What does Net Zero mean?
What does Net Zero mean?
Net Zero (also referred to as 'carbon neutrality') refers to balancing city-wide carbon emissions with carbon reduction and removal activities.
What do we mean by ‘balance’?
Net Zero means achieving an equilibrium (a balance) between the greenhouse gases that are caused by human activity/put into the atmosphere and those taken out.
Long lived and short lived greenhouse gases
Greenhouse gases are gases in the Earth’s atmosphere that trap heat.
Global Net Zero emissions of long-lived greenhouse gases and stable or falling emissions of short-lived greenhouse gases are needed to stop global temperatures increasing.
Long-lived greenhouse gases accumulate in the atmosphere, so continued emissions of these gases leads to continually increasing warming.
Warming created by long-lived gases is not naturally reversible even with a timescale of decades to centuries.
Short-lived greenhouse gases such as methane affect the climate in different ways to carbon dioxide, with constant rates of emission leading to an approximately constant level of raised global average temperature but not continually increasing warming
What greenhouse gases are included in the Net Zero target?
Sometimes Net Zero refers to carbon dioxide (CO2) only and sometimes it refers to all greenhouse gas (GHG) emissions.
There are seven main GHGs that contribute to climate change:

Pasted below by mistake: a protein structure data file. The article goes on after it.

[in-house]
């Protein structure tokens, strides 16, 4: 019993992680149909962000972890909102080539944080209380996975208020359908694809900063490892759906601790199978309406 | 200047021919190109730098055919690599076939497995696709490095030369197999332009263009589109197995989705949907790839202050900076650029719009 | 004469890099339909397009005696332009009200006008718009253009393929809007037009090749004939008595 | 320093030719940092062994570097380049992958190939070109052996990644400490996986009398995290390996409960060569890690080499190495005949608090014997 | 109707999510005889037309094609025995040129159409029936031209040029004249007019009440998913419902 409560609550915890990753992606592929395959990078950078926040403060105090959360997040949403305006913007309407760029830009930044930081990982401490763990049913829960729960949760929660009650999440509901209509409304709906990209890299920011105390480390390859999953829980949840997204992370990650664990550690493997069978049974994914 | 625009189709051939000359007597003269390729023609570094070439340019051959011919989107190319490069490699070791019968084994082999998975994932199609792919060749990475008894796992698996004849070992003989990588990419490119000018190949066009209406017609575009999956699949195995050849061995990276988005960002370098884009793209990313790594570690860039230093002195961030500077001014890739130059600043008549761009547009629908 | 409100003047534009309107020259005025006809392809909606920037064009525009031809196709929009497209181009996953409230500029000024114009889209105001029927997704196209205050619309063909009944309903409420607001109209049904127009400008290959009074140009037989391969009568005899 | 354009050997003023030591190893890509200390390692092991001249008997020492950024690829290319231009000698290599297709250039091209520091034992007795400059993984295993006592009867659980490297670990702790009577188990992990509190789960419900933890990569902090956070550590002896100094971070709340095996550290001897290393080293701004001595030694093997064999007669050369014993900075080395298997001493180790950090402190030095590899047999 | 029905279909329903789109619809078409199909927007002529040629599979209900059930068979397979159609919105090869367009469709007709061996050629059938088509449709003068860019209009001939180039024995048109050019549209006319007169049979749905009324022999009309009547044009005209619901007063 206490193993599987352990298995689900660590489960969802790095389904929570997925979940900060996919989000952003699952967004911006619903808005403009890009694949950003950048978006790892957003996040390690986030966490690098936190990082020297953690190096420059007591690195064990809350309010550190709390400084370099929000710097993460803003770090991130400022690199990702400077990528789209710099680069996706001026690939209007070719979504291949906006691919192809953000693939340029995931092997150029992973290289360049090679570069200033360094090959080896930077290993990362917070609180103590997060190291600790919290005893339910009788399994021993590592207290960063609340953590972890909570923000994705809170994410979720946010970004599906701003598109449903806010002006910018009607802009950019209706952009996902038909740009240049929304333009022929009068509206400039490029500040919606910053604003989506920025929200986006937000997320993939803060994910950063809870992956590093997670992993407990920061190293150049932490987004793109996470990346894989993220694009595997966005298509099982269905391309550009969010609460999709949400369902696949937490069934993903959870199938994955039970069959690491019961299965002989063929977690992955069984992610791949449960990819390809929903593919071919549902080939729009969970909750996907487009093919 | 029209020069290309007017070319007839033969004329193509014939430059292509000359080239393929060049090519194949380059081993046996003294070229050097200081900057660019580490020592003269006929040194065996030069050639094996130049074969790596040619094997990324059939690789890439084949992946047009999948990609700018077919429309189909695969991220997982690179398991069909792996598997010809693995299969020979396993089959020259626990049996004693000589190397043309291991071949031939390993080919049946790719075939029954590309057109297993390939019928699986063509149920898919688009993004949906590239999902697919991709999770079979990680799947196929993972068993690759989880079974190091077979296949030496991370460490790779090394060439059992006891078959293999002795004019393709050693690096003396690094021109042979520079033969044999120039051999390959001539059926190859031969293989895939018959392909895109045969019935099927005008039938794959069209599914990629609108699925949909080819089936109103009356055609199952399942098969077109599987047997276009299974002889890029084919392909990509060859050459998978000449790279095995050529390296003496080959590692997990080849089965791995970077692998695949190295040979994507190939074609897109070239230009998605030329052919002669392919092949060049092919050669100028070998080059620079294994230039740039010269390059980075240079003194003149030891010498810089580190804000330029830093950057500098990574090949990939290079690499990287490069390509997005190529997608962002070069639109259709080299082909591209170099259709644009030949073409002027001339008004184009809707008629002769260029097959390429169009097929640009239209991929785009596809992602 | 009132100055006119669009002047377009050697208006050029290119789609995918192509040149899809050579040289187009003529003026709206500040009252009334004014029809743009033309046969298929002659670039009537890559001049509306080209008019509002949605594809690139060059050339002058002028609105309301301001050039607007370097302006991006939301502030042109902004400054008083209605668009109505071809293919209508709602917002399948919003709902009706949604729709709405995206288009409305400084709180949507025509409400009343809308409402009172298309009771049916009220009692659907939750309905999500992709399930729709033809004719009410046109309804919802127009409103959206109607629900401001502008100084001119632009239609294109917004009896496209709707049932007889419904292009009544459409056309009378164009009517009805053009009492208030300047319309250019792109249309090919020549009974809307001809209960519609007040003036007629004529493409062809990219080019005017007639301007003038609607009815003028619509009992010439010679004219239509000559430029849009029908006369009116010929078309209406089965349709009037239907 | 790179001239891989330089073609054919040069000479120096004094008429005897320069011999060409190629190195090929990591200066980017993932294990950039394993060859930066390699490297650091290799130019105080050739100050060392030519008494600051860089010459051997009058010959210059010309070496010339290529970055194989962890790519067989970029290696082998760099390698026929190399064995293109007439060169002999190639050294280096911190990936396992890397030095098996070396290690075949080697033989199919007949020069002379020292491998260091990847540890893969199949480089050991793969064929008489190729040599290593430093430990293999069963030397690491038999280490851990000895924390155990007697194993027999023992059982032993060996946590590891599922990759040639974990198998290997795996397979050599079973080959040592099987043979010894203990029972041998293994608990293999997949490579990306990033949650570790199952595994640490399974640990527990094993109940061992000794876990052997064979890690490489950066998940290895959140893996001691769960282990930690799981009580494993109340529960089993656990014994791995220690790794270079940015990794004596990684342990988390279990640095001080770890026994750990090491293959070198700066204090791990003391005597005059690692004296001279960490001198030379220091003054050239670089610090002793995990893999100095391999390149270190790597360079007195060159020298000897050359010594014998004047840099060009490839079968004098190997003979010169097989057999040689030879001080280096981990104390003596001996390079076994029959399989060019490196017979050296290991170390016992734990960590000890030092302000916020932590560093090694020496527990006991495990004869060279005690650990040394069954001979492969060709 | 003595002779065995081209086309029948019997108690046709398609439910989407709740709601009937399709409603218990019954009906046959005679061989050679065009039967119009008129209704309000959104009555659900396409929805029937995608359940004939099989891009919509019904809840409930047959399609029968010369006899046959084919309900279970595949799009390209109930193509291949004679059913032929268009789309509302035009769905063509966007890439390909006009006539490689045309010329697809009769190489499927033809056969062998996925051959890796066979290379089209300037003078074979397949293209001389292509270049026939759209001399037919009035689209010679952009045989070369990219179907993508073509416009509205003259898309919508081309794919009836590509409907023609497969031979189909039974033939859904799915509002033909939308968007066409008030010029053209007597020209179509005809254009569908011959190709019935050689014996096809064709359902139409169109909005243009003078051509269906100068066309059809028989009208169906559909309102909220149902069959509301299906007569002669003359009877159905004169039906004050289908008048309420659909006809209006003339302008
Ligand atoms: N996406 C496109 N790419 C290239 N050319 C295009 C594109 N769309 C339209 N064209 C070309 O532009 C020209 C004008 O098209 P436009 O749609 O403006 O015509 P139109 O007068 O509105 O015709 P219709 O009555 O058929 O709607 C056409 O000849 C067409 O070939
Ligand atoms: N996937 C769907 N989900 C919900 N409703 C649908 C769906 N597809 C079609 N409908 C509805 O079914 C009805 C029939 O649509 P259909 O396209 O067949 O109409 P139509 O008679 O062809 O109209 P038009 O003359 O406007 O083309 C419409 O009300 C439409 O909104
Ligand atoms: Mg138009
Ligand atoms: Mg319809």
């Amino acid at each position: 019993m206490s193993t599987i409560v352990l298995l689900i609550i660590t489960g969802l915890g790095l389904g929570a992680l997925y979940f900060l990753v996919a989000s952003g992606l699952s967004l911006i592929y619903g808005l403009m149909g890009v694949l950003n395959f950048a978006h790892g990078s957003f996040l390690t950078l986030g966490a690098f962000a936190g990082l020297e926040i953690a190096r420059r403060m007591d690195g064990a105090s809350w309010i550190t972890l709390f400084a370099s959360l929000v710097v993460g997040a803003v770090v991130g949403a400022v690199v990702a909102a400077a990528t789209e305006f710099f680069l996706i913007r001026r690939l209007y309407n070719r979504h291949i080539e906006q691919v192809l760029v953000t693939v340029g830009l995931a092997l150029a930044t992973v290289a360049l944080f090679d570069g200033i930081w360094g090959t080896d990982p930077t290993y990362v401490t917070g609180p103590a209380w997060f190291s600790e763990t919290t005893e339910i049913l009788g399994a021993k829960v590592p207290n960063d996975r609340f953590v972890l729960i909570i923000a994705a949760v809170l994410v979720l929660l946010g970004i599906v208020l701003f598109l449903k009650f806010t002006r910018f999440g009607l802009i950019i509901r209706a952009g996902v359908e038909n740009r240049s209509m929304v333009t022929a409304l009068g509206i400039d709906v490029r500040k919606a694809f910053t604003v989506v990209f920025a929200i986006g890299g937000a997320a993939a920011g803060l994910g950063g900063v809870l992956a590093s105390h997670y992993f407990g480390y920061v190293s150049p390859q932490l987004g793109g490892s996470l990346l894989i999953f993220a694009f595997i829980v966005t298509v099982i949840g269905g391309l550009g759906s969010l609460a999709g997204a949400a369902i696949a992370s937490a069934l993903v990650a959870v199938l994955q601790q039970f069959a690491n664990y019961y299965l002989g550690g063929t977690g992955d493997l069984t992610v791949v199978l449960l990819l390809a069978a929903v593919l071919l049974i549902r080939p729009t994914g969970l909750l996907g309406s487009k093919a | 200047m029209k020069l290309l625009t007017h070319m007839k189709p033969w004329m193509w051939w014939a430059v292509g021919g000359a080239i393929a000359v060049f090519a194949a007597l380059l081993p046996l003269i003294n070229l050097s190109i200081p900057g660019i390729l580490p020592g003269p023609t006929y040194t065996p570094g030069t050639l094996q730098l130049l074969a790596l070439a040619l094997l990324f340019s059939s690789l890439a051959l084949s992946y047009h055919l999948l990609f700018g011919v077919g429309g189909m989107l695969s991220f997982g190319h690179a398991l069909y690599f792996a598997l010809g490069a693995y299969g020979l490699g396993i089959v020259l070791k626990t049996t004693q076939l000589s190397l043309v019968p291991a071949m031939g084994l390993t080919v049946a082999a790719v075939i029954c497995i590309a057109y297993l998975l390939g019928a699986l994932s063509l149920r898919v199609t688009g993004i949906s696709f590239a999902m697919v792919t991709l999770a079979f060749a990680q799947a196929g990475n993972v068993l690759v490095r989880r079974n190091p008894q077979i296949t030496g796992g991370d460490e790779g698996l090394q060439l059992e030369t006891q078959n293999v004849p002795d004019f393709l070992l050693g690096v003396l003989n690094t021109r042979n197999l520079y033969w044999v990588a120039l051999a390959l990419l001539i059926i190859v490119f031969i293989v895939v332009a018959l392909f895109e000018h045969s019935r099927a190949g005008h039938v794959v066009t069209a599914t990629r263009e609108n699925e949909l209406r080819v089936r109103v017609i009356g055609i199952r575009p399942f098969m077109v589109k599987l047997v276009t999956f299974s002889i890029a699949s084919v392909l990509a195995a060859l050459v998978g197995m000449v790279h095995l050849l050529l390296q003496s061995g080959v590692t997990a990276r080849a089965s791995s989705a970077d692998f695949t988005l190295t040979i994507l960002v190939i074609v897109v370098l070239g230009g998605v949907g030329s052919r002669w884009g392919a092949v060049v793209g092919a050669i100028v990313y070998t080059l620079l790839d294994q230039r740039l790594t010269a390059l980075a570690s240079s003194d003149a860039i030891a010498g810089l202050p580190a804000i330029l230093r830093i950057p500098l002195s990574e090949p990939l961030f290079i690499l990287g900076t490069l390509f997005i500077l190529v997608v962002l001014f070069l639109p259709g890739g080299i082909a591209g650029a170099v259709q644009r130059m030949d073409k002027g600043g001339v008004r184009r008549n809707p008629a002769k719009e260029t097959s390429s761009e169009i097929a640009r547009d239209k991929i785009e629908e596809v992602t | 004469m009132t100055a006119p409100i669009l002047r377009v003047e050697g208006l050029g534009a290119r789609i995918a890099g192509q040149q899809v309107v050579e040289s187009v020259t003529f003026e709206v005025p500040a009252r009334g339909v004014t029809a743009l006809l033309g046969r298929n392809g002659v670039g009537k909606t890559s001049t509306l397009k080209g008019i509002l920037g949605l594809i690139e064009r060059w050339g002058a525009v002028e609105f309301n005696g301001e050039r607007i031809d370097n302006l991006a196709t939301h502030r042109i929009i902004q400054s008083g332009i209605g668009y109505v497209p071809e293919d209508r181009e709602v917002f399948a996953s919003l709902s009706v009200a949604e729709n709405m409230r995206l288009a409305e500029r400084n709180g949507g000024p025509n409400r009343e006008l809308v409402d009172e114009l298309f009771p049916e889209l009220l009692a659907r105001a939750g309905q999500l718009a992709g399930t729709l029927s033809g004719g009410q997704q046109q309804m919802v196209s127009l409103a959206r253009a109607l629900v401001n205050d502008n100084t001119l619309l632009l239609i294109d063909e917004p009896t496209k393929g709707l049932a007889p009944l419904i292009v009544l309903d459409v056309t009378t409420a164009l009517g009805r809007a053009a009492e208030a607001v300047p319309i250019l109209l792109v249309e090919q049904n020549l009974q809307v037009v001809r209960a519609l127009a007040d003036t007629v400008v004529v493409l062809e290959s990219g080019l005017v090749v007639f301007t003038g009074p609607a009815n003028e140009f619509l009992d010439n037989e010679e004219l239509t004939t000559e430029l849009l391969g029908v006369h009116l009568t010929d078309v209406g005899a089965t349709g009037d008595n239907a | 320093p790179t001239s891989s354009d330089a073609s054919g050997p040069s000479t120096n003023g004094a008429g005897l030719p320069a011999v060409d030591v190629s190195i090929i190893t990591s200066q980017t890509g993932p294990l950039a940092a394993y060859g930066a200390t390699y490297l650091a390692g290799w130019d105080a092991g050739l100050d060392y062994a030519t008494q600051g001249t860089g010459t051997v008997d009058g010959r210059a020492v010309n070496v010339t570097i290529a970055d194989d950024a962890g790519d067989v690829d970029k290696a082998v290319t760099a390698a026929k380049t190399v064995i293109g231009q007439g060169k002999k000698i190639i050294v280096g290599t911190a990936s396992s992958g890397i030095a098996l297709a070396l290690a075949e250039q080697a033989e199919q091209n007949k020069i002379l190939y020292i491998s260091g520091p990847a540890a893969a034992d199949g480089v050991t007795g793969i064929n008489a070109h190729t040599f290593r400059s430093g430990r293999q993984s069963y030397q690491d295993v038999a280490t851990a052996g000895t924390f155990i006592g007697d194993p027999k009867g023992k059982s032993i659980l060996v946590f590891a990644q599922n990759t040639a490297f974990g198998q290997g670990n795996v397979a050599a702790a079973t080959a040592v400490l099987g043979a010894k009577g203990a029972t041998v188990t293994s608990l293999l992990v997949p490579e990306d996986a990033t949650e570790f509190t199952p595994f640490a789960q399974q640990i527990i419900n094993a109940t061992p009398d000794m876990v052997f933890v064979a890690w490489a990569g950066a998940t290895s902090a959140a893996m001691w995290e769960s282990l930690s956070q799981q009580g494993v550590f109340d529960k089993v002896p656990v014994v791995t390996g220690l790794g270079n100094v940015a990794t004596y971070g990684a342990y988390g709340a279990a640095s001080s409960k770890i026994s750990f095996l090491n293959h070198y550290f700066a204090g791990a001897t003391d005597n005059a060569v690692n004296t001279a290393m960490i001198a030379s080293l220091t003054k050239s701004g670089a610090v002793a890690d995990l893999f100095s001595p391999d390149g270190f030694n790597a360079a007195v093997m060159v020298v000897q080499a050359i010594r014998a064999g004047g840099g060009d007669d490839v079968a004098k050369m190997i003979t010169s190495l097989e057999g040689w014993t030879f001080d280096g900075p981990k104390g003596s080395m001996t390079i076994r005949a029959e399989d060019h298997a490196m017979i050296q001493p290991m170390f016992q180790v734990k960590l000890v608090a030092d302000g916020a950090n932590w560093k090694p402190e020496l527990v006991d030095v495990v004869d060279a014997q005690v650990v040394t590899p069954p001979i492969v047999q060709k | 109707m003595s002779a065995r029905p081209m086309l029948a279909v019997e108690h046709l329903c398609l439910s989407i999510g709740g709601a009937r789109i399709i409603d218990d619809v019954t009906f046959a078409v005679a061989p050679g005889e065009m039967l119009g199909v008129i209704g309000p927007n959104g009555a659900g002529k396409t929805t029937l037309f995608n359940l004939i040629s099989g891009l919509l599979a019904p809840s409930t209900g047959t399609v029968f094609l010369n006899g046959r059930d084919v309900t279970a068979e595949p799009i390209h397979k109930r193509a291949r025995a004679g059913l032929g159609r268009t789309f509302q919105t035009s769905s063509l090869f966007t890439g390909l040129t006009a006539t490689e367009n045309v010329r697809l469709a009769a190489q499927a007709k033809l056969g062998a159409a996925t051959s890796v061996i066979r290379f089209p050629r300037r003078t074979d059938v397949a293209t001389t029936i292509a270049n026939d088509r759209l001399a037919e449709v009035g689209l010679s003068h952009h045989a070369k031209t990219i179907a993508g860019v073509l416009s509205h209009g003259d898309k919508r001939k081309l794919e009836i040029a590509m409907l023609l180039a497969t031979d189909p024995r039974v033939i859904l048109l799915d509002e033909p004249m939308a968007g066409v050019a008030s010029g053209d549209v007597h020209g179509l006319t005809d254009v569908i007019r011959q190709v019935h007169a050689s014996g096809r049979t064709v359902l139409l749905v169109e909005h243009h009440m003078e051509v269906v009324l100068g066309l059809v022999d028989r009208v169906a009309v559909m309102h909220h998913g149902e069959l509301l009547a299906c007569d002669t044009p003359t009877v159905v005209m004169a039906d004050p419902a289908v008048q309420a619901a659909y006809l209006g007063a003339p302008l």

- Carbon dioxide (CO2)
- Methane (CH4)
- Nitrous oxide (N2O)
- Hydrofluorocarbons (HFCs)
- Perfluorocarbons (PFCs)
- Sulphur hexafluoride (SF6)
- Nitrogen trifluoride (NF3)
Each GHG has differing warming impacts depending on how long they remain in the atmosphere and how effective they are at retaining energy – this is their global warming potential (GWP).
With the exception of water vapour, CO2 is one of the largest global GHG (accounting for up to 81% of global emissions) and remains in the climate system for a very long time, causing increases in concentrations that will last for thousands of years.
CO2 is commonly used as a reference greenhouse gas for determining Net Zero targets and in accordance with international norms, Newcastle will adopt the same approach.
In order to capture the impact of other GHGs, in many places throughout the Net Zero Newcastle: 2030 Action Plan, carbon dioxide equivalent or CO2(e) is used which is a universal unit of measurement to indicate the GWP of GHGs, expressed in terms of the GWP of one unit of carbon dioxide.
In all cases, we will use the UK Government’s GHG conversion factors which are published every year to determine the applicable CO2(e) figure.
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